"Yes, they did do that," said Grandad. "Valves with chemical on the filaments could work well with only a dull red glow from the filament, so it used less electricity and lasted longer. They were called 'dull emitters' instead of 'bright emitters'. The old ones, without the chemical coating, had to glow really bright, just like a light bulb, and they lasted about as long as a light bulb - not very long! Valves used to cost a great deal of money, so making them run for longer was a really good thing."
"How much did a valve cost?" asked Junior.
"In terms of the amount of money that a man could earn, it was a lot. Often it was several week's work."
"Goodness!" said Junior. "Could they mend the valves if the filament stopped working?"
"Yes, there were businesses that repaired valves," said Grandad, surprisingly. "They opened up the valve and replaced the filament, then sucked out all the air and sealed it up again."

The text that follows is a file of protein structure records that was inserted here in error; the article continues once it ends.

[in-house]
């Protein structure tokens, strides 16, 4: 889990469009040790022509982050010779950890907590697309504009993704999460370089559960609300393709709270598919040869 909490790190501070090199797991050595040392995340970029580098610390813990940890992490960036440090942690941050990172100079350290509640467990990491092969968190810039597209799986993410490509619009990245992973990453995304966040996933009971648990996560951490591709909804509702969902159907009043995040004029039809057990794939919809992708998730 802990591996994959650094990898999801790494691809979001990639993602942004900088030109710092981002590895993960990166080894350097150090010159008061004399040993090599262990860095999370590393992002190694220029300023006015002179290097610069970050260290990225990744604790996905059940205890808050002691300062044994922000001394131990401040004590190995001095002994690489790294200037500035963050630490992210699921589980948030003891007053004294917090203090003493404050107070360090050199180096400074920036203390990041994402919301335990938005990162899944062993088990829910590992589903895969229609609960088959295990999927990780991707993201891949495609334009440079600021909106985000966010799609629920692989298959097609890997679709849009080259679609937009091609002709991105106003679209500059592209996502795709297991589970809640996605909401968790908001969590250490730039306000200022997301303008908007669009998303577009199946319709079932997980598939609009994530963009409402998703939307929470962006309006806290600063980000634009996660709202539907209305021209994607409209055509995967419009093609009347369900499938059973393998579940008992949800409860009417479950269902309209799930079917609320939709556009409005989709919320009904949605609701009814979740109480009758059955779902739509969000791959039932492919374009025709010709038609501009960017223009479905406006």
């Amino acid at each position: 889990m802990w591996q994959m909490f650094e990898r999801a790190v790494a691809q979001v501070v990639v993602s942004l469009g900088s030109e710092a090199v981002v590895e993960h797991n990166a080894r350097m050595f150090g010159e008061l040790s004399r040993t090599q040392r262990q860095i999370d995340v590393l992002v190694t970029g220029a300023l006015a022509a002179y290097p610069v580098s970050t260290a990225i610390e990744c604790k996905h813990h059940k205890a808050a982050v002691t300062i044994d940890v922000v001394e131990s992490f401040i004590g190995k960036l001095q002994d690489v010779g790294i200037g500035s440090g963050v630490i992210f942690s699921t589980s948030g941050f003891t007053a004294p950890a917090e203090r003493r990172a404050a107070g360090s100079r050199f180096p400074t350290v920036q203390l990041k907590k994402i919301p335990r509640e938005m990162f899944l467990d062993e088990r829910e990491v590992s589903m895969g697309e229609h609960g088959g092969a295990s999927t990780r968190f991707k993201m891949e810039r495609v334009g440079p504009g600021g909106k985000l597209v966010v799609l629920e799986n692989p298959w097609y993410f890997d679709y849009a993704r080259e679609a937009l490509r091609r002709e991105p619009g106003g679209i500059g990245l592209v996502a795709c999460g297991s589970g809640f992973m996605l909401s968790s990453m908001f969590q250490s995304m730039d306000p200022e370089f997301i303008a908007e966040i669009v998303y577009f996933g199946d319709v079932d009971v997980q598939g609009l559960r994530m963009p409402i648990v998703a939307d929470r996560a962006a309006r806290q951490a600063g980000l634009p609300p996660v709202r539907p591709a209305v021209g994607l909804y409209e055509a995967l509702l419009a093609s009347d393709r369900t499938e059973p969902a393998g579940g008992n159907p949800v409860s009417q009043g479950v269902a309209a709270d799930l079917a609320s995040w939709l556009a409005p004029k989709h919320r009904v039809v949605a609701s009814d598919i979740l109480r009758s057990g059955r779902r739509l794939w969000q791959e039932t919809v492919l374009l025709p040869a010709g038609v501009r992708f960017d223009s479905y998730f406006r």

"That must have cost a lot!" said Junior.
"Yes", replied Grandad, "But still cheaper than a new valve.
"Look at that valve over there; the one with a glass 'pip' on the top, but hold it carefully."
"It's all sort of pinky orange inside," said Junior, "And look - there's writing on it. Let me read it."
"It says 'REPAIRED BY RADIONS LTD' ," he said. "It must be a repaired valve!"
"That's right," said Grandad. It is an old triode, from around 1920. It doesn't have a part number on it; probably when it was repaired, they rubbed it off. In spite of that, the insides gives it away. It is known as a 'R5v' because it is a 'R' type valve and has a 5 volt filament. The colour is from what is called a 'phosphorus getter'. They put a bit of red phosphorus in the valve, and after the air is all pumped out, the whole thing is heated up. Any gases left in the metal parts inside the valve are driven out, and get caught by the phosphorus, which boils up and sticks to the inside of the glass. That's why it has that colour. Later on they used magnesium, which works better and makes the glass look like a silver mirror."